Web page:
There’s a lot of “received wisdom” in the field of depression treatment, such as:
- Medication is more powerful than talk therapy.
- Psychotherapy plus medication is the best treatment approach.
- Depression is caused by a “chemical imbalance” involving low serotonin.
- Antidepressant medication is better than placebo for most people with depression.
Are these ideas well-supported by research data? To explore these issues I spoke with Dr. Rob DeRubeis, a clinical psychologist and expert in depression research. Rob’s work has challenged many of the established beliefs in this field, and has sharpened my own thinking in these areas.
Our discussion spanned multiple decades of Rob’s work as his and others’ research refined our understanding of depression and the best ways to treat it. In this episode we explored:
- The different types of depression
- Potential negative side effects of medication and psychotherapy
- The likelihood that depression will return after the first episode
- Patient preference for psychotherapy versus medication
- Possible downsides of combining medication and therapy for depression
- The difficulty in following through on a therapy referral
- How to make the best cognitive behavioral treatments more readily available
- Applying precision medicine to the treatment of depression
- How Rob applies to principles of CBT in his own life
As you’ll find from our discussion, Rob thinks very carefully and clearly about these ideas, and is skilled at explaining important nuances that shouldn’t be ignored. You’ll also learn about the history of the depression treatment field, and the evolution in our understanding of depression and how to treat it.
If you’d like to learn more about the topics Rob and I discuss, check out these videos:
Here are links to some of the relevant articles we discussed so you can see the data yourself:
- The 1999 study showing that medication and CBT were equally effective in treating severe depression: Medications Versus Cognitive Behavior Therapy for Severely Depressed Outpatients: Mega-Analysis of Four Randomized Comparisons
- The 2005 study comparing CBT, an SSRI medication, and pill placebo: Cognitive Therapy vs Medications in the Treatment of Moderate to Severe Depression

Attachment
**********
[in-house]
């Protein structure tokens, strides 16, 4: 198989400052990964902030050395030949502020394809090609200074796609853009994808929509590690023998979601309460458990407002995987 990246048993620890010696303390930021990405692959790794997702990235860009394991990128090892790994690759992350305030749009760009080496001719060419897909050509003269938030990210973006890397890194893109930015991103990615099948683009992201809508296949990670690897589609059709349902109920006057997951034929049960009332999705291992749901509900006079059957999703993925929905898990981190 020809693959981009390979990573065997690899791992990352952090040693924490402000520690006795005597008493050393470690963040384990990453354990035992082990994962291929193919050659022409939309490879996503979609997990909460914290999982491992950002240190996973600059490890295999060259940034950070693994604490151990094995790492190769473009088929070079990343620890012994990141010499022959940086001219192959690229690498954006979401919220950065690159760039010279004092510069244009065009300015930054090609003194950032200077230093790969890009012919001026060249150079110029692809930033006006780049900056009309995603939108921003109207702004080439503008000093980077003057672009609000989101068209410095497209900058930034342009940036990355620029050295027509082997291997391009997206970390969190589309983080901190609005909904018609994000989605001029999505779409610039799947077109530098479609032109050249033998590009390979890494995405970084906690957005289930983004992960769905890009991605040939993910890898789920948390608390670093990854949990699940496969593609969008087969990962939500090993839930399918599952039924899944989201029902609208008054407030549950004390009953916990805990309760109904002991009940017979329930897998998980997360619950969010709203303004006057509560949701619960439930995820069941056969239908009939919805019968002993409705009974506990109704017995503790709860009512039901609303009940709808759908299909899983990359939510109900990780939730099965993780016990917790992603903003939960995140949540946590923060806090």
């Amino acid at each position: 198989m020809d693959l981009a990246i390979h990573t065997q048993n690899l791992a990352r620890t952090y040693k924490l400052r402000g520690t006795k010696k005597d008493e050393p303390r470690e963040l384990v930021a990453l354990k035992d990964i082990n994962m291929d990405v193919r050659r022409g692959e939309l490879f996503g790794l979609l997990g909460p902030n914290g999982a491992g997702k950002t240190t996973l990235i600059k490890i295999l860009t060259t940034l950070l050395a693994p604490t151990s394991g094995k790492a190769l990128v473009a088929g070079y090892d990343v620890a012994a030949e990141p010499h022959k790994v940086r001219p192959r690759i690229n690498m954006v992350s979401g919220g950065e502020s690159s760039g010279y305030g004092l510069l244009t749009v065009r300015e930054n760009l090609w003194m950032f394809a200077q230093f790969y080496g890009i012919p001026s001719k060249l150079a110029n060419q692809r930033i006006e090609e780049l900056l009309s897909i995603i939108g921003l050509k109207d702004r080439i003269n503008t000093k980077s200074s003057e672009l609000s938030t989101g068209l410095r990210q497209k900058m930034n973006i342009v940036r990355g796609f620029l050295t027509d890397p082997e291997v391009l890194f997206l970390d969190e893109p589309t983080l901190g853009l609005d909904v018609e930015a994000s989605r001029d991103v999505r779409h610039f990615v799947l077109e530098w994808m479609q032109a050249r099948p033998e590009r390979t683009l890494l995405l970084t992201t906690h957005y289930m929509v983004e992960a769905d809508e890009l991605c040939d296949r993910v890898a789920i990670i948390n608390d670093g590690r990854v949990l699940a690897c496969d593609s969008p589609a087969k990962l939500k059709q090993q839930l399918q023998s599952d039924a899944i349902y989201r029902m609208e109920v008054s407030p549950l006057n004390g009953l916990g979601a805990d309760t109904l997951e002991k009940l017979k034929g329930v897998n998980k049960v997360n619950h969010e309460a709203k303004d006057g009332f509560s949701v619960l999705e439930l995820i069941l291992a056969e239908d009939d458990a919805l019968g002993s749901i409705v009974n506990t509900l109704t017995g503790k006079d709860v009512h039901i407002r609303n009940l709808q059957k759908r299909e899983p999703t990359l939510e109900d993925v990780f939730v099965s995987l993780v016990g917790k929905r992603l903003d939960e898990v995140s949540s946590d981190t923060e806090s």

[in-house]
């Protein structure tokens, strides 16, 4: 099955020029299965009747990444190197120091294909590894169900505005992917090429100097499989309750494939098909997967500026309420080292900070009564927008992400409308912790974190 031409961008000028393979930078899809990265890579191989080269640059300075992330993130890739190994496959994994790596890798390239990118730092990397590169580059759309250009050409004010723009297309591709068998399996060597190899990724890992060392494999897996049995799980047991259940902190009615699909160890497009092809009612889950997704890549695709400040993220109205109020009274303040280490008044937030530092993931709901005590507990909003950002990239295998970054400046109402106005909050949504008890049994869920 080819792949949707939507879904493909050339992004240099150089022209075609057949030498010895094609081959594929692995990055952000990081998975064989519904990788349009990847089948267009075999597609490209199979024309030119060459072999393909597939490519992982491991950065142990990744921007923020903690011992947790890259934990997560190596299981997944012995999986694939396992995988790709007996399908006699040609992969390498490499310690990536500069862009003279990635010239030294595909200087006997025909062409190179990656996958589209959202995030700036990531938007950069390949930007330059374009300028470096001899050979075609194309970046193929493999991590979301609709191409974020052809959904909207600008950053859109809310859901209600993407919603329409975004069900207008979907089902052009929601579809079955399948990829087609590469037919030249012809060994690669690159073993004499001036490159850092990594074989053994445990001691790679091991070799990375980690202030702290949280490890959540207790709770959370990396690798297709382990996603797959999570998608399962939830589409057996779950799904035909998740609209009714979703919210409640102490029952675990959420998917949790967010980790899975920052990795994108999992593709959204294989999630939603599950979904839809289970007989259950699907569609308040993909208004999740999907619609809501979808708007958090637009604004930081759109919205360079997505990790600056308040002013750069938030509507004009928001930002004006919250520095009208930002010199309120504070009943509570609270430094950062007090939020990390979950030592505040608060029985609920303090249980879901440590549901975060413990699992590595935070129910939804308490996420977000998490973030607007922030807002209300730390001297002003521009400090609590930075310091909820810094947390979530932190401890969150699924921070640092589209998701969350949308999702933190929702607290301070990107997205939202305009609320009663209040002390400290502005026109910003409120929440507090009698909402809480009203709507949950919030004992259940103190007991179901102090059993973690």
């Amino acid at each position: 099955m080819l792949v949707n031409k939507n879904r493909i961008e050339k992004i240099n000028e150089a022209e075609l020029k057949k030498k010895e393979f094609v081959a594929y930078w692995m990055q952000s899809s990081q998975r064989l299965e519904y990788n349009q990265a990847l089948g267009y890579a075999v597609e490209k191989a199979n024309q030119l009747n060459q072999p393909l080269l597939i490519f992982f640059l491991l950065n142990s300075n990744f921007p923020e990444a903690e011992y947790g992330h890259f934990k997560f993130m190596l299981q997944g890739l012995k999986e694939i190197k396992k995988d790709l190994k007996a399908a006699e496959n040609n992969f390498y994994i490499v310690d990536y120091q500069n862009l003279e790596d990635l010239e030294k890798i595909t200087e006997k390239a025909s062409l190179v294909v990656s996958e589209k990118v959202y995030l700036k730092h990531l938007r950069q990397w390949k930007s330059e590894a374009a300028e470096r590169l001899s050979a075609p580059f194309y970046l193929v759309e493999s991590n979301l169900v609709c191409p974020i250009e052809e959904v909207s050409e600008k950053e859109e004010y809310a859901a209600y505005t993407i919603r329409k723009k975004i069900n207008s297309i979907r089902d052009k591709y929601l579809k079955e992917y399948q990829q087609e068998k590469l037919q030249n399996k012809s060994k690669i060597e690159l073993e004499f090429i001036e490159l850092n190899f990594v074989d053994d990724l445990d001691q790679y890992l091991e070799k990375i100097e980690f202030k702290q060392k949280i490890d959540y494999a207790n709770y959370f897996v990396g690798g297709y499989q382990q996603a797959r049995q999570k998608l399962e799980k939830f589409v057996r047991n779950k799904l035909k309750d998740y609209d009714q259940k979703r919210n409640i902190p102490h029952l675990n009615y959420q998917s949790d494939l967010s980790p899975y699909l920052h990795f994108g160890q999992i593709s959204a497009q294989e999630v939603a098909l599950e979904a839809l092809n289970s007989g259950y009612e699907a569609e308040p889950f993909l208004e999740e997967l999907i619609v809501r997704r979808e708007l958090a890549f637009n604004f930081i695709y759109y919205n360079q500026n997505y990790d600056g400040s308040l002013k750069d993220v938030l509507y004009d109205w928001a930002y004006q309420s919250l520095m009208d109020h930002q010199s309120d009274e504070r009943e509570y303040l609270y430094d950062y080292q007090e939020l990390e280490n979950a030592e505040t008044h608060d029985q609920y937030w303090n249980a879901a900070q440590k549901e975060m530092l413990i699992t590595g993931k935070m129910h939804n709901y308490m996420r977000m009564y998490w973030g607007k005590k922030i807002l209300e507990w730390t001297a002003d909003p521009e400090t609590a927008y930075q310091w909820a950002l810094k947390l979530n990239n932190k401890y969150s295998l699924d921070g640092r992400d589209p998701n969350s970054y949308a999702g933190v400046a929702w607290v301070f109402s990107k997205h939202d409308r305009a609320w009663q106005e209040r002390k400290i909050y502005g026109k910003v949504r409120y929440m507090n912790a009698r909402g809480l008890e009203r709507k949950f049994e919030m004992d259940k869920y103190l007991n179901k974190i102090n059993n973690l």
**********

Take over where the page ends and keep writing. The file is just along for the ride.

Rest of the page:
- The companion piece showing that CBT was more effective than SSRI medication at preventing depression relapse: Prevention of Relapse Following Cognitive Therapy vs Medications in Moderate to Severe Depression
- The 2010 JAMA study showing that antidepressants on average are better than placebo only at severe levels of depression: Antidepressant Drug Effects and Depression Severity: A Patient-Level Meta-Analysis
- And an explanation of the issues involved in applying precision medicine to depression treatment: Treatment Selection in Depression
Robert J. DeRubeis, PhD, is the Samuel H. Preston Term Professor in the psychology department at the University of Pennsylvania where he also serves as the Director of Clinical Training. His work has shaped the field of modern depression treatment research, and has been supported by multiple major grants from the National Institute of Mental Health.
Rob has authored over 125 peer-reviewed publications, as well as countless book chapters and conference presentations. He has received numerous awards for his work, including the Aaron T. Beck Award from the Academy of Cognitive Therapy for significant and enduring contributions to cognitive therapy; the Distinguished Career Award from the Society for Psychotherapy Research; the Provost’s Award for Distinguished PhD Teaching and Mentoring at the University of Pennsylvania; as well as the James McKean Cattell Fellow Award from the Association for Psychological Science for a lifetime of outstanding contributions to the area of applied psychological research.
To learn more about Rob’s work, check out his Lab Page.
“The best time to act is when it seems to me I don’t want to act.”